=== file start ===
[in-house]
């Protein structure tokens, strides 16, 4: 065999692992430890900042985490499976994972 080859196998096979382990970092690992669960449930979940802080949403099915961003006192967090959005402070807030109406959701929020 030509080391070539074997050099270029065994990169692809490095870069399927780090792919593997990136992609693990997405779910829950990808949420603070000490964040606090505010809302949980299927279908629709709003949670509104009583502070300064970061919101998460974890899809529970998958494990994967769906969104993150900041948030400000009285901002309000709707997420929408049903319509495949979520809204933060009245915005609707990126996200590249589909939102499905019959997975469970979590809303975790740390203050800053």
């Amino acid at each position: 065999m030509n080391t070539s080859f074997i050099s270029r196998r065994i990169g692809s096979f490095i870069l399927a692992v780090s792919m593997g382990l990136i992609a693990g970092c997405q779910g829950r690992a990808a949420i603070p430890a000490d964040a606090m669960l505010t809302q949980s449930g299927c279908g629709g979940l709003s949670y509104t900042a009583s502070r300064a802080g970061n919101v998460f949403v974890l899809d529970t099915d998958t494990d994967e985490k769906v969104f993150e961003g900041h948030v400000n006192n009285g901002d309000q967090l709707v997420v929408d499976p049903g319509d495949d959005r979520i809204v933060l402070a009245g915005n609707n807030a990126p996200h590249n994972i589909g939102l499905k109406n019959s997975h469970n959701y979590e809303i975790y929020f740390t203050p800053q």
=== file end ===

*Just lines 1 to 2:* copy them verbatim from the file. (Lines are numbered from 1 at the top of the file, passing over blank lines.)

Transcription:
[in-house]
């Protein structure tokens, strides 16, 4: 065999692992430890900042985490499976994972 080859196998096979382990970092690992669960449930979940802080949403099915961003006192967090959005402070807030109406959701929020 030509080391070539074997050099270029065994990169692809490095870069399927780090792919593997990136992609693990997405779910829950990808949420603070000490964040606090505010809302949980299927279908629709709003949670509104009583502070300064970061919101998460974890899809529970998958494990994967769906969104993150900041948030400000009285901002309000709707997420929408049903319509495949979520809204933060009245915005609707990126996200590249589909939102499905019959997975469970979590809303975790740390203050800053």